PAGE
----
A workshop for County Government officers responsible for culture began Monday morning to sensitize the officers on implementation of the 1972 and 2003 World conventions that have been ratified by Kenya.
The 1972 convention is seeks to protect the world’s natural and cultural heritage whereas the 2003 targets the safeguarding of intangible cultural heritage. The Isukuti traditional dance for instance has been inscribed by UNESCO as an intangible cultural heritage requiring urgent safeguarding due to its vulnerability and threats to its existence.
According to Kakamega County Director for Culture Madam Gaudencia Otipa, who is attending the workshop, the convention is key in safeguarding intangible cultural heritage of humanity and the importance of maximizing on the available communication expertise and channels in raising awareness of cultural practices amongst various communities in the County.
Madam Gaudencia said apart from the social aspect, culture is also a huge contributor to the Gross Domestic Product (GDP) of a county as well as the Nation through cultural tourism, trade and production value chain additions among others.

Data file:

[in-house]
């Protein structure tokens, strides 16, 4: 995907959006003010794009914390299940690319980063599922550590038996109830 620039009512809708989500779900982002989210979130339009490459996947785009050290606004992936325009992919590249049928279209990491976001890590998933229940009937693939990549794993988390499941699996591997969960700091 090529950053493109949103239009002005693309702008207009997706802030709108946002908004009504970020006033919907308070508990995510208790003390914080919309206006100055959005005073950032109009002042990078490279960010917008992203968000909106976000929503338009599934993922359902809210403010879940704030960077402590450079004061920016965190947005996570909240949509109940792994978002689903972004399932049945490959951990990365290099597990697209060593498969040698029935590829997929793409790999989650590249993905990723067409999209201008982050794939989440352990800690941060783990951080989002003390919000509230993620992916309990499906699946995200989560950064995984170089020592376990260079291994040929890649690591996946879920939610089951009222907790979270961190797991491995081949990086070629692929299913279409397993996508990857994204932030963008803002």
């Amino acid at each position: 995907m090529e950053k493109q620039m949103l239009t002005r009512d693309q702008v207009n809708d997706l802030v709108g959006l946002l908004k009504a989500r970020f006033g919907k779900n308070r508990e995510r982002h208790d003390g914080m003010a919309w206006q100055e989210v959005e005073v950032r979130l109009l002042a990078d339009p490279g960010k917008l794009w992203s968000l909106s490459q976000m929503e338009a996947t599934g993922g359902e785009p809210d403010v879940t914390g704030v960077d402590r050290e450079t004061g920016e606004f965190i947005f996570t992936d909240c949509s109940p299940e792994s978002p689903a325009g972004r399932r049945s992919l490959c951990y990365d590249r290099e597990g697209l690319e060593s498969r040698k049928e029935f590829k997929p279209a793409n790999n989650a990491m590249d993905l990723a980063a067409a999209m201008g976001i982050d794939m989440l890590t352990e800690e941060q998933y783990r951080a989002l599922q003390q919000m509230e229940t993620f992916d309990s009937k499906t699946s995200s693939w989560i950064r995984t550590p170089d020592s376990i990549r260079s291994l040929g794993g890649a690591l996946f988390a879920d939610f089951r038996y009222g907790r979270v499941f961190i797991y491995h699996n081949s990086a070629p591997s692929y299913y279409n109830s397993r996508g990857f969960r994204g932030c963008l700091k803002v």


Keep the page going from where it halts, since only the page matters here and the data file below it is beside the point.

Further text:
Mr. Julius Mwahunga, Kenya’s Director for Culture – UNESCO in his opening remarks said the County teams will come up with yearly workplans on how they can implement the conventions.
Former MP for Shinyalu Hon. Anami Lisamula, who was also present in his capacity as an expert facilitator and an implementor of the 2003 convention said culture plays a crucial role in fostering peace in the community in addition to promoting and protecting diversity.
Also in attendance are Mr. Hosea Wanderi an expert in implementation of the 1972 convention as well other County Executives from Busia, Bungoma, Kakamega, Trans Nzoia, Nairobi City and Vihiga counties.